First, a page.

Is sneezing a symptom of COVID-19?
Allergy-sufferers have been asking whether their recent symptoms are caused by the chilly environment, a cold, the flu or the coronavirus.
Experts say the only real way to know the answer is to test, but until then, health officials say to treat any possible symptoms assuming they are related to COVID.
“If you think it’s a cold, if you think it’s the flu, it’s probably COVID,” Chicago Department of Public Health Commissioner Dr. Allison Arwady said in a press conference late last month. “We need you to stay home if you’re not feeling well.”
Arwady said that now, as omicron cases continue to sprad, those who are fully vaccinated against COVID aren’t necessarily getting “seriously ill and having fevers for days and difficult breathing,” but are instead experiencing a more mild illness.
“They may only feel like they have a cold,” she said. “That’s good because they’re not getting seriously sick, they’re not threatening the healthcare system, but it’s certainly of some concern because they do have the potential to transmit to others.”
Doctors have reported some cases of what’s being called “flurona,” or a dual infection of both COVID and the flu at the same time. But according to Dr. Mark Loafman, chair of family and community medicine for Cook County Health, there’s no clear way to tell the difference between COVID or flu – and no real way to tell if you have both.
“We’re making most of those diagnoses clinically,” he said.
In hospital settings, testing “for not just COVID but for the whole respiratory panel” are increasing across the Chicago area, Loafman said, but testing for such cases is only done when a patient is sick enough to need medical care.
While the symptoms are nearly identical, there can be subtle differences, Loafman said.
“One thing is the fever with flu, with influenza, tends to be a little higher, but that’s subtle,” he said. “So 101, 102 [degree] fever can happen with COVID, the fever can get a little higher with flu but it can also be low-grade. So other than that, you know, coughs, headaches, stuffy nose… congestion, some shortness of breath – those are all very, very common for both flu and COVID and I think for most of us, we wouldn’t really be able to tell the difference.”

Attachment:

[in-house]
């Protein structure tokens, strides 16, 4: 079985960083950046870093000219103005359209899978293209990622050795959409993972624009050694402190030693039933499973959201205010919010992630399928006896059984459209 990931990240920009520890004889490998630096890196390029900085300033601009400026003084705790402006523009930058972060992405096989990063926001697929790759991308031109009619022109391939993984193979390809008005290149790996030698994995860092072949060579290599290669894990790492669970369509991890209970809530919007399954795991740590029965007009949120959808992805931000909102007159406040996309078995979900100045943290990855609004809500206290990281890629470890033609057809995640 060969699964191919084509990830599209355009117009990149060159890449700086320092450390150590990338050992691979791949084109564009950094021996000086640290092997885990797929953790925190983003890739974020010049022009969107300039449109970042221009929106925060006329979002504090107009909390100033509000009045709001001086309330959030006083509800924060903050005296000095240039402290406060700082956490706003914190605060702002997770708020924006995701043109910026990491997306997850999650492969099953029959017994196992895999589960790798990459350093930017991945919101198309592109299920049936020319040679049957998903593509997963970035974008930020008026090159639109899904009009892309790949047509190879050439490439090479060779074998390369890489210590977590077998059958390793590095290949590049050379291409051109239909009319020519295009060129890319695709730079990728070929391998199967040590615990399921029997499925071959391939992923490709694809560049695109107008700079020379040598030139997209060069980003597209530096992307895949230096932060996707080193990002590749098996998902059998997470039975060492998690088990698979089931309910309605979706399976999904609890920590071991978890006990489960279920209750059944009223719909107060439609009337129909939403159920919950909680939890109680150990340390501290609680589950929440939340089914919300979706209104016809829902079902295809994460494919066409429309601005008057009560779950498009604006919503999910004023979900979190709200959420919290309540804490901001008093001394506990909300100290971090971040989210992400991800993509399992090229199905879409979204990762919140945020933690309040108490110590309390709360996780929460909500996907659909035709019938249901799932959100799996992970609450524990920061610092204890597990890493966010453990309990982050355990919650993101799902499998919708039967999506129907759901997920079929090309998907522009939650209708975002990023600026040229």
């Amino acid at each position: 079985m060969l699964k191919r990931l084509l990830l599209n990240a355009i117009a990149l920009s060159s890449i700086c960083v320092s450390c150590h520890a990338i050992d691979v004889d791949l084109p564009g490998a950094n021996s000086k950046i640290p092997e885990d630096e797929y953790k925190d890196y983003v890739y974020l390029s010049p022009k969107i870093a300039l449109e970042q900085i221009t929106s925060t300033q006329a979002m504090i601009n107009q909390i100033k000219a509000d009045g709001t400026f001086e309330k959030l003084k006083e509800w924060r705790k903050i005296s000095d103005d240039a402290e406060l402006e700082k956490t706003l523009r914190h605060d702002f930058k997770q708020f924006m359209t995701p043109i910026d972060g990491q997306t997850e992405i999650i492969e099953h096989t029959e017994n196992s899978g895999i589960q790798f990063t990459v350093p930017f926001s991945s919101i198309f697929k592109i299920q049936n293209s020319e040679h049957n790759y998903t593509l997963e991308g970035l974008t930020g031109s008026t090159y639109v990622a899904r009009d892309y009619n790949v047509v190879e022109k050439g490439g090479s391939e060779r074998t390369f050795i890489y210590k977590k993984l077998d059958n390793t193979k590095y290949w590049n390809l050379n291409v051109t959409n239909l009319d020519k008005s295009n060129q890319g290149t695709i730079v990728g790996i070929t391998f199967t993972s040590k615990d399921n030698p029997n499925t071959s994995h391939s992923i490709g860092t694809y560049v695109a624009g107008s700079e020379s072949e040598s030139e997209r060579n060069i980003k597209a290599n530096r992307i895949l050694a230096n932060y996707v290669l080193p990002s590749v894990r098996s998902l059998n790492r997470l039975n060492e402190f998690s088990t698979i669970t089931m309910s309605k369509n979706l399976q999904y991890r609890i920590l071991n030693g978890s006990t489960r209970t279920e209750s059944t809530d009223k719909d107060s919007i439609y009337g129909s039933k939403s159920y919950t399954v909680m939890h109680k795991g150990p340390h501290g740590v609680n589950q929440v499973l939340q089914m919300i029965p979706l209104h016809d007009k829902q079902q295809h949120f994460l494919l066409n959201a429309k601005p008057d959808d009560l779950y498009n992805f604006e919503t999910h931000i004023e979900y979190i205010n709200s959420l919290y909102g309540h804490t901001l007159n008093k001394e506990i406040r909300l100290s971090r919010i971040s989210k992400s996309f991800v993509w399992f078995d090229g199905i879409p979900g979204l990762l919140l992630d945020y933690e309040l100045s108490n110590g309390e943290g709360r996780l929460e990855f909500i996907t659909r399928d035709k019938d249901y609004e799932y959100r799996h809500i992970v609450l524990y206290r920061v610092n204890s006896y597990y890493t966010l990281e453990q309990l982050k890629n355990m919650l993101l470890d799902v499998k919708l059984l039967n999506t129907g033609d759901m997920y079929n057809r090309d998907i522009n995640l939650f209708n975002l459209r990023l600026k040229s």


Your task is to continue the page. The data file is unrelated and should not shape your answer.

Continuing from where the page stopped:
Sore throat continues to be a symptom reported, particularly in mild breakthrough infections, Arwady said during a Facebook Live last week.
“Especially in people who we’re seeing these more mild breakthrough infections, we are definitely seeing sore throat be a predictor in that group,” Arwady said.
She repeated earlier calls for people who have any flu- or cold-like symptoms to assume they have COVID “until proven otherwise.”
“Even if it’s a sore throat, no matter what it is,” she said. “I’ve told my own staff this, it’s what I do myself… if you are sick, even a little bit sick, stay home. More true than ever right now because sick, even a little bit sick, until proven otherwise with a test – that’s COVID. That’s how we treat it, that’s how you should treat it.”
Dr. Katherine Poehling, an infectious disease specialist and member of the Advisory Committee on Immunization…